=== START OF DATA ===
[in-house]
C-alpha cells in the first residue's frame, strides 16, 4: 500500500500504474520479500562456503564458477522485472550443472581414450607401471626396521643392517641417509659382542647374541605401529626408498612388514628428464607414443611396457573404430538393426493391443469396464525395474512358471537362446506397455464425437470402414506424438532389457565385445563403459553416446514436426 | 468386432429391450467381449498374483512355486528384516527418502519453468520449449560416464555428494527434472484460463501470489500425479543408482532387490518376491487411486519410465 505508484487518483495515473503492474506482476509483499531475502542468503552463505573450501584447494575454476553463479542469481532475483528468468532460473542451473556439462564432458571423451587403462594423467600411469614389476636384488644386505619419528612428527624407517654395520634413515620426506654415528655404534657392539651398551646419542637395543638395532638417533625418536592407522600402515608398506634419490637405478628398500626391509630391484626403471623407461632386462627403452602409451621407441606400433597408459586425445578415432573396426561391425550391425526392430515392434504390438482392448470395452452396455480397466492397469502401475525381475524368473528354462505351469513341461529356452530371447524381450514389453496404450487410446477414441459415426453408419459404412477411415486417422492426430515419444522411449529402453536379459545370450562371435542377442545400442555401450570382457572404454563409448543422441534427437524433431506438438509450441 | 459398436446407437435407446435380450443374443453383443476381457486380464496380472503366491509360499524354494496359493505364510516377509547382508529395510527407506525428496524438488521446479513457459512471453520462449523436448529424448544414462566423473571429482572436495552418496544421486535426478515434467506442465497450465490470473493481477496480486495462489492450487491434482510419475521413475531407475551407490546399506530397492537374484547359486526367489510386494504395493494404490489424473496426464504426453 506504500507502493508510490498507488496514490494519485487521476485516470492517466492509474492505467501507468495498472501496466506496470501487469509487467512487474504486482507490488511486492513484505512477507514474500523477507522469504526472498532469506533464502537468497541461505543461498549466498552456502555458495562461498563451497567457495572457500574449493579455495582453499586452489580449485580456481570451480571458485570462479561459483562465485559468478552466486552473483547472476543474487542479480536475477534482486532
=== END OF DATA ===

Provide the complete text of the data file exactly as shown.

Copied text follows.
[in-house]
C-alpha cells in the first residue's frame, strides 16, 4: 500500500500504474520479500562456503564458477522485472550443472581414450607401471626396521643392517641417509659382542647374541605401529626408498612388514628428464607414443611396457573404430538393426493391443469396464525395474512358471537362446506397455464425437470402414506424438532389457565385445563403459553416446514436426 | 468386432429391450467381449498374483512355486528384516527418502519453468520449449560416464555428494527434472484460463501470489500425479543408482532387490518376491487411486519410465 505508484487518483495515473503492474506482476509483499531475502542468503552463505573450501584447494575454476553463479542469481532475483528468468532460473542451473556439462564432458571423451587403462594423467600411469614389476636384488644386505619419528612428527624407517654395520634413515620426506654415528655404534657392539651398551646419542637395543638395532638417533625418536592407522600402515608398506634419490637405478628398500626391509630391484626403471623407461632386462627403452602409451621407441606400433597408459586425445578415432573396426561391425550391425526392430515392434504390438482392448470395452452396455480397466492397469502401475525381475524368473528354462505351469513341461529356452530371447524381450514389453496404450487410446477414441459415426453408419459404412477411415486417422492426430515419444522411449529402453536379459545370450562371435542377442545400442555401450570382457572404454563409448543422441534427437524433431506438438509450441 | 459398436446407437435407446435380450443374443453383443476381457486380464496380472503366491509360499524354494496359493505364510516377509547382508529395510527407506525428496524438488521446479513457459512471453520462449523436448529424448544414462566423473571429482572436495552418496544421486535426478515434467506442465497450465490470473493481477496480486495462489492450487491434482510419475521413475531407475551407490546399506530397492537374484547359486526367489510386494504395493494404490489424473496426464504426453 506504500507502493508510490498507488496514490494519485487521476485516470492517466492509474492505467501507468495498472501496466506496470501487469509487467512487474504486482507490488511486492513484505512477507514474500523477507522469504526472498532469506533464502537468497541461505543461498549466498552456502555458495562461498563451497567457495572457500574449493579455495582453499586452489580449485580456481570451480571458485570462479561459483562465485559468478552466486552473483547472476543474487542479480536475477534482486532